CAROLINE DREWES. Graphite. 1981
PATTY COSTELLO. Watercolor, pastel. 1983

Elaine: They had determined that we should call the exhibition, 100 People of San Francisco. They were able to get people to come and sit for me. It was really quite a miracle and it kept me very busy. I had also started a school at the same time. I’ve been on my own as working artist since 1973. Through one miracle after another, I’ve been able to do this.

Sean: Who did you start with for this big event?

Elaine: Charles McCabe. I was so green, I was shaking. I knew what I had to do – and did it in a very strong way. Pretty soon I was doing Cecil Williams. Then he told Willie Brown, who was not yet mayor, that he had to come and sit for me. He came in a very docile fashion and sat for me. I did Dianne Feinstein right after Mayor Moscone had been shot. She gave me fifteen minutes of her time. I was really in the thick of it, worked very hard for the next five years and got my one hundred people. It was shown at the old California Historical Society on Jackson Street. It was a monumental occasion – big parties, limousines, lots of coverage. Patty had to then stop helping me because of her energy and money. So, there was never a first catalogue. The people from that show carried on over into the next series that I did, which was shown at City Hall in 2001 right after 9/11. My spirit was gone out of me, just like with everyone else. I didn’t see how there could even be an exhibition. But this catalogue came out at that time. My friend, Grants for the Arts Director Kari Schulman, got some money for me – and that was a miracle. The show was there for two months. Then I had a very large exhibition at the Yerba Buena Center for the Arts – of my shopping carts. They were made into covered wagons and were circled on the terrace. I did portraits of the men who pushed the carts, twenty five of them, and wrote their stories on the seats.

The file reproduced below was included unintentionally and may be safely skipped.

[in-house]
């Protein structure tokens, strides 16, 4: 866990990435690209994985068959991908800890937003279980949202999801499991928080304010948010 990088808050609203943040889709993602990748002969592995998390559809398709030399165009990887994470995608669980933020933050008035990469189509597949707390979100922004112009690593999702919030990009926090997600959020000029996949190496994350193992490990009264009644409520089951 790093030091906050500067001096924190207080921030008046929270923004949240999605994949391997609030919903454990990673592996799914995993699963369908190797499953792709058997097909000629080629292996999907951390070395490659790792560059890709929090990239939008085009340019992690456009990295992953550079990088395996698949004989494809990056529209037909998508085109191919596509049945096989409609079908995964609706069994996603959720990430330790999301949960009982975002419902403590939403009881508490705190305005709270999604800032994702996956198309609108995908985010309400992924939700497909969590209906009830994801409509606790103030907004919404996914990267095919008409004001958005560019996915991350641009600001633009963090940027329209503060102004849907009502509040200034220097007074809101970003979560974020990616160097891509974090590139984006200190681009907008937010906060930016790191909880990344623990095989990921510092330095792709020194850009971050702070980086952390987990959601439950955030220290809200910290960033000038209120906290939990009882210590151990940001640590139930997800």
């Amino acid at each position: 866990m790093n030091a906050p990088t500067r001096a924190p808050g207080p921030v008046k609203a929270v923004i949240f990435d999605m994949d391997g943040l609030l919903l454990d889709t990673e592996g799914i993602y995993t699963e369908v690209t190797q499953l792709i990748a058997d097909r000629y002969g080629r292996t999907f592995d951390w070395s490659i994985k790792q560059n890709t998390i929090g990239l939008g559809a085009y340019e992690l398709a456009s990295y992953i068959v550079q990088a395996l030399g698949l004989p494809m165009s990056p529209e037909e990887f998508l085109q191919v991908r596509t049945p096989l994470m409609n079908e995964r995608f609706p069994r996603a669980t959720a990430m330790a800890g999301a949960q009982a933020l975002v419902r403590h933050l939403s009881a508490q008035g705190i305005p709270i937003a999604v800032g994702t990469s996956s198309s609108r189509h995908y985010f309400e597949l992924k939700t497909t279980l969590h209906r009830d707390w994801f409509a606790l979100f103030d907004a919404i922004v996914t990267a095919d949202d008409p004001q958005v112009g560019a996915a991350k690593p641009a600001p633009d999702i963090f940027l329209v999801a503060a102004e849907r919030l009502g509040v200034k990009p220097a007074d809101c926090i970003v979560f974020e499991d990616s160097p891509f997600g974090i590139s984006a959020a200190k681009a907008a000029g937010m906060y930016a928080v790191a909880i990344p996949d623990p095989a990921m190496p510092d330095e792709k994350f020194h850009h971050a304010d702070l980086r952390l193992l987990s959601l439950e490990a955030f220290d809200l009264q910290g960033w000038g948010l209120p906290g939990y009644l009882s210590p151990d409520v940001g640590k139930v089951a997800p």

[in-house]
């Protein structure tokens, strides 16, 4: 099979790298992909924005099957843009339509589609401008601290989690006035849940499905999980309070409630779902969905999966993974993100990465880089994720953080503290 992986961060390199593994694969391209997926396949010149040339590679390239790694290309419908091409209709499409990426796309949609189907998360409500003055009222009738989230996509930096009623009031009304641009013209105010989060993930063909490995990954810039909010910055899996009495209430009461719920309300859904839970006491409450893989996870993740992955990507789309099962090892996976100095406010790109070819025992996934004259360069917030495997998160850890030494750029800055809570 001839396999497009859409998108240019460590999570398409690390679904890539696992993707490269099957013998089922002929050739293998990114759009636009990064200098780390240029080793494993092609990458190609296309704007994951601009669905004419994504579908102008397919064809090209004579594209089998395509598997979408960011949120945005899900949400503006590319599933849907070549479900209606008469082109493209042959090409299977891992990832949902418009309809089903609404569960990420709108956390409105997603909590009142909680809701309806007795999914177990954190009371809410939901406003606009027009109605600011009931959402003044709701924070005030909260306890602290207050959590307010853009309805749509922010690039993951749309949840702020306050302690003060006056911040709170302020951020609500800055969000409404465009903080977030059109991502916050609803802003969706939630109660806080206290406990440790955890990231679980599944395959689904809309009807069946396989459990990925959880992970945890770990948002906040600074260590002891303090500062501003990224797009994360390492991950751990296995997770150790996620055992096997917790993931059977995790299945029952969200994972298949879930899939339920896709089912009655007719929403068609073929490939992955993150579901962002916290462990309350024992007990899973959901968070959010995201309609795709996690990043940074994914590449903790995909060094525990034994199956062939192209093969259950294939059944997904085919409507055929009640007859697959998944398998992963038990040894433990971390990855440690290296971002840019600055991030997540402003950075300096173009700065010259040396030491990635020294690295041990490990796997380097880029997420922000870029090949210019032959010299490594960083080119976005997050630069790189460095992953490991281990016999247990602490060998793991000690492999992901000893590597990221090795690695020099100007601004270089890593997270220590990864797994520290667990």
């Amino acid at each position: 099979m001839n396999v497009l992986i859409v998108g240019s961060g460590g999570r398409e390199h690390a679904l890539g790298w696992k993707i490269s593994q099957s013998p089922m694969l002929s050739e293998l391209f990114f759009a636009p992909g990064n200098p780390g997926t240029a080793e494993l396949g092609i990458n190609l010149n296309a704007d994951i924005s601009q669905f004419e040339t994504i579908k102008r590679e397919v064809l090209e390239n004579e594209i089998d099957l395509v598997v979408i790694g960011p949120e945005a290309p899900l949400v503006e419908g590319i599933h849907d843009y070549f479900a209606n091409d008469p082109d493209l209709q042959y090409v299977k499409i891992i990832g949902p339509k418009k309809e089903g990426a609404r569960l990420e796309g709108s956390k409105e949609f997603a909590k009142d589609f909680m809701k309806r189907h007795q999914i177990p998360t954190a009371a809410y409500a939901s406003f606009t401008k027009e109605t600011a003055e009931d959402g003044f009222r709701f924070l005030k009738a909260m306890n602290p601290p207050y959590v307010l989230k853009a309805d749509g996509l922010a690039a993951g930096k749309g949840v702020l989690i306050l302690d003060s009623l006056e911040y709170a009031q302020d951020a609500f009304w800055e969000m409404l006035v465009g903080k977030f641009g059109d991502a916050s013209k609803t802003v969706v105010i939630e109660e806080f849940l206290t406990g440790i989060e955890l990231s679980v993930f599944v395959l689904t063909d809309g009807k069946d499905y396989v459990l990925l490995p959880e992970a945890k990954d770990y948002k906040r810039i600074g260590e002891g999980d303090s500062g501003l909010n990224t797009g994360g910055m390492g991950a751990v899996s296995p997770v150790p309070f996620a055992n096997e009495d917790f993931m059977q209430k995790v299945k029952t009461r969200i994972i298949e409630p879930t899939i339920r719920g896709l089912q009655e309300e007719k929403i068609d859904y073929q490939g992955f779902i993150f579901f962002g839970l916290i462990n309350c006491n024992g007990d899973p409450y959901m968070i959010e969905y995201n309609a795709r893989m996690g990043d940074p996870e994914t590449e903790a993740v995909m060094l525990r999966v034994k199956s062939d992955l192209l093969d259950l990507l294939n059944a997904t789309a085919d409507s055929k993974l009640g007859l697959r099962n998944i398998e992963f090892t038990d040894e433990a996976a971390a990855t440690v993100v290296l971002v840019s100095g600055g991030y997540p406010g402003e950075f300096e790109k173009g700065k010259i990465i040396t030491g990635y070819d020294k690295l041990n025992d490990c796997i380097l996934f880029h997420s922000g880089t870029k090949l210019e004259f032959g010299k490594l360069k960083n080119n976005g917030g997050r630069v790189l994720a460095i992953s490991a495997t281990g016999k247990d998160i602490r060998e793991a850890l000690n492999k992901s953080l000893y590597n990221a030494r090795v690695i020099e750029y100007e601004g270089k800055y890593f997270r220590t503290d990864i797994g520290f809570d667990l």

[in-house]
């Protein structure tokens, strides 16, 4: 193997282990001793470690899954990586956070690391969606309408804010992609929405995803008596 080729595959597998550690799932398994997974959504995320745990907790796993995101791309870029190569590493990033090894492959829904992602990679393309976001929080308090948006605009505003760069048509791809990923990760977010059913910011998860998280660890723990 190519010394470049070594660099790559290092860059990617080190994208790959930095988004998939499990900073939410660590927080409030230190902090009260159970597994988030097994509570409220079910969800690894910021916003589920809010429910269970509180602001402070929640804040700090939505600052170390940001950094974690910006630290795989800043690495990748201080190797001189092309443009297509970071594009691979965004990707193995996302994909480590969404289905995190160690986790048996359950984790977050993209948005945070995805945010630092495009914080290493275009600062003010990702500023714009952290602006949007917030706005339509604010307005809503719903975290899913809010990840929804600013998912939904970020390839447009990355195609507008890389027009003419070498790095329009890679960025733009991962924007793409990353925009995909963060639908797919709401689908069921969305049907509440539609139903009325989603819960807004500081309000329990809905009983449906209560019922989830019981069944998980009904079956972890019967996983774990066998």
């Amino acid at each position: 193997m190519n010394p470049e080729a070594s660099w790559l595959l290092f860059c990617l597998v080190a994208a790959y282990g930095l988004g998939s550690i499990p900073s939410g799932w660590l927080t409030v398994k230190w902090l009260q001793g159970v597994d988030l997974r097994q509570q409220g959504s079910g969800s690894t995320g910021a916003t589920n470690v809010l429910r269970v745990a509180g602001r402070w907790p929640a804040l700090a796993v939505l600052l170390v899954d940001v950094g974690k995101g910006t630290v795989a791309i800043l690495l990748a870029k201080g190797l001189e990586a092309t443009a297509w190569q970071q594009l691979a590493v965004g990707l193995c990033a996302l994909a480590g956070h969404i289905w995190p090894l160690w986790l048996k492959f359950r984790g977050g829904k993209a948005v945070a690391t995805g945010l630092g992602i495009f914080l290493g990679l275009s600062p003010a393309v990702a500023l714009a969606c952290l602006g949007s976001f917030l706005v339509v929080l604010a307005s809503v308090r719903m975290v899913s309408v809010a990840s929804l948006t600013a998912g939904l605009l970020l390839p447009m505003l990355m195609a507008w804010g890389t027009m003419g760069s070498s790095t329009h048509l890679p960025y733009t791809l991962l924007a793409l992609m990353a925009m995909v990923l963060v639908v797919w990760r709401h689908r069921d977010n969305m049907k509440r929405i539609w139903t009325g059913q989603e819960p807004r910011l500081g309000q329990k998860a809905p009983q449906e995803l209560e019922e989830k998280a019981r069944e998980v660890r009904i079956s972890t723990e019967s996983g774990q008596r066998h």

CHARLES FRACCHIA. Pastel, watercolor. 2006
CECILIA CHIANG. Colored pencil, watercolor. 2011

Elaine: In 2009, I met Charles Fracchia – the man who kept the Mint together for about ten years when it was just a fragile entity. I was given a show that lasted about two months. Carl Nolte from the Chronicle wrote a wonderful article about it and people poured in everyday. The next miracle was funding for the new edition of my catalog which included new people – like ballerina Yuan Yuan Tan and Helgi Tomasson. He came over twice to pose for me.

Sean: Any faces from City Hall?

Elaine: I have included seven mayors.

Sean: So, Mr. Newsom sat for you as well?

Elaine: Well, he sort of sat. He walked around and talked. But I did glean something. It’s a beautiful portrait, with the inside of City Hall. I have George Christopher, Dianne Feinstein, Frank Jordan, Art Agnos, Willie Brown, and Ed Lee.

WILLIE BROWN. Graphite, charcoal, watercolor. 1984
DIANNE FEINSTEIN. Oil on canvas. 1983

Sean: Do you have a favorite anecdote about one of them in particular? During your initial exchange and then the actual creation of the portrait, what influenced the end result?

Elaine: Willie Brown was not yet mayor. He came to my studio, by himself, without an entourage, and hardly said a thing. I loved doing him. It was interesting because the next time I saw him, he was the MC at a big event at City Hall. He said, “Yes, she did me and I should have stayed longer because I would’ve had the other side of me painted as well.” For Willie’s portrait, I wanted to get the grandeur of his presence and have the image be as long as possible. He wasn’t the frolicking person that he is now. So, the shock of “Early Willie” and “Willie the Mayor” was amusing to me.